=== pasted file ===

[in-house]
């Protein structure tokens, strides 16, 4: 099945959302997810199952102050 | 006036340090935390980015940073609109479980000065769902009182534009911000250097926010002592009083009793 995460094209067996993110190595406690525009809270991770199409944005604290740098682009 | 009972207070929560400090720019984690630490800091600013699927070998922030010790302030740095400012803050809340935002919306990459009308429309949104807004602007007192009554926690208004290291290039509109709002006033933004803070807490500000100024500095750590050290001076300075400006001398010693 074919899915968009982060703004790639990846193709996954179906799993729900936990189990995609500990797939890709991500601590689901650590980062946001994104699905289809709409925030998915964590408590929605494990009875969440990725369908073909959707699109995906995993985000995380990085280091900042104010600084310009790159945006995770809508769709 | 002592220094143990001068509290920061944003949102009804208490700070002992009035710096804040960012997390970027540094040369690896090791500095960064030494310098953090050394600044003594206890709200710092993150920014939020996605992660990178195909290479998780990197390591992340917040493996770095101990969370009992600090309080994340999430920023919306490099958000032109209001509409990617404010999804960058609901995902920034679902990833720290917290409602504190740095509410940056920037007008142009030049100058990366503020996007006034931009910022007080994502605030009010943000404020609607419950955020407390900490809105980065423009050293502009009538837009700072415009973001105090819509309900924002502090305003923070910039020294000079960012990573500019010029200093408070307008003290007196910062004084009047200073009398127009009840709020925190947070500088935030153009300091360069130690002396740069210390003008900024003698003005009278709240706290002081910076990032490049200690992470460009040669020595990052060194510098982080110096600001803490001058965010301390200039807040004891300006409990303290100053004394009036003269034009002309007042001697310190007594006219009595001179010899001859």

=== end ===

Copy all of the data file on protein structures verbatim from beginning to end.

[in-house]
């Protein structure tokens, strides 16, 4: 099945959302997810199952102050 | 006036340090935390980015940073609109479980000065769902009182534009911000250097926010002592009083009793 995460094209067996993110190595406690525009809270991770199409944005604290740098682009 | 009972207070929560400090720019984690630490800091600013699927070998922030010790302030740095400012803050809340935002919306990459009308429309949104807004602007007192009554926690208004290291290039509109709002006033933004803070807490500000100024500095750590050290001076300075400006001398010693 074919899915968009982060703004790639990846193709996954179906799993729900936990189990995609500990797939890709991500601590689901650590980062946001994104699905289809709409925030998915964590408590929605494990009875969440990725369908073909959707699109995906995993985000995380990085280091900042104010600084310009790159945006995770809508769709 | 002592220094143990001068509290920061944003949102009804208490700070002992009035710096804040960012997390970027540094040369690896090791500095960064030494310098953090050394600044003594206890709200710092993150920014939020996605992660990178195909290479998780990197390591992340917040493996770095101990969370009992600090309080994340999430920023919306490099958000032109209001509409990617404010999804960058609901995902920034679902990833720290917290409602504190740095509410940056920037007008142009030049100058990366503020996007006034931009910022007080994502605030009010943000404020609607419950955020407390900490809105980065423009050293502009009538837009700072415009973001105090819509309900924002502090305003923070910039020294000079960012990573500019010029200093408070307008003290007196910062004084009047200073009398127009009840709020925190947070500088935030153009300091360069130690002396740069210390003008900024003698003005009278709240706290002081910076990032490049200690992470460009040669020595990052060194510098982080110096600001803490001058965010301390200039807040004891300006409990303290100053004394009036003269034009002309007042001697310190007594006219009595001179010899001859």